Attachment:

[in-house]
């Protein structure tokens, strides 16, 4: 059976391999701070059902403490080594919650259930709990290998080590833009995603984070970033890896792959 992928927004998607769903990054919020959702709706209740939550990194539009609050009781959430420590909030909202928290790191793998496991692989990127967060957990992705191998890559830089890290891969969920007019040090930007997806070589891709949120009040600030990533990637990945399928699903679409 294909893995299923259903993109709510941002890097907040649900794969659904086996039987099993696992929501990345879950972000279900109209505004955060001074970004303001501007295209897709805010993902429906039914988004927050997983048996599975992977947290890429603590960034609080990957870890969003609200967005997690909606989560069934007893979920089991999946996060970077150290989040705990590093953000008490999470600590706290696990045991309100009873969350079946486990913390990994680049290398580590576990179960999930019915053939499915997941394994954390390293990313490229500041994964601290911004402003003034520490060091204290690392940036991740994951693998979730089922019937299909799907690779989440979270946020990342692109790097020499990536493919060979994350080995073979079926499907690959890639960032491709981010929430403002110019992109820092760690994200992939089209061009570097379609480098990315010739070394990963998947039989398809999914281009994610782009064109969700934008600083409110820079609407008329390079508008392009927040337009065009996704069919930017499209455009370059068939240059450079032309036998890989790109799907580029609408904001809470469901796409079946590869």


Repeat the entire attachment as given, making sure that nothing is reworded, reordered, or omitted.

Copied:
[in-house]
């Protein structure tokens, strides 16, 4: 059976391999701070059902403490080594919650259930709990290998080590833009995603984070970033890896792959 992928927004998607769903990054919020959702709706209740939550990194539009609050009781959430420590909030909202928290790191793998496991692989990127967060957990992705191998890559830089890290891969969920007019040090930007997806070589891709949120009040600030990533990637990945399928699903679409 294909893995299923259903993109709510941002890097907040649900794969659904086996039987099993696992929501990345879950972000279900109209505004955060001074970004303001501007295209897709805010993902429906039914988004927050997983048996599975992977947290890429603590960034609080990957870890969003609200967005997690909606989560069934007893979920089991999946996060970077150290989040705990590093953000008490999470600590706290696990045991309100009873969350079946486990913390990994680049290398580590576990179960999930019915053939499915997941394994954390390293990313490229500041994964601290911004402003003034520490060091204290690392940036991740994951693998979730089922019937299909799907690779989440979270946020990342692109790097020499990536493919060979994350080995073979079926499907690959890639960032491709981010929430403002110019992109820092760690994200992939089209061009570097379609480098990315010739070394990963998947039989398809999914281009994610782009064109969700934008600083409110820079609407008329390079508008392009927040337009065009996704069919930017499209455009370059068939240059450079032309036998890989790109799907580029609408904001809470469901796409079946590869």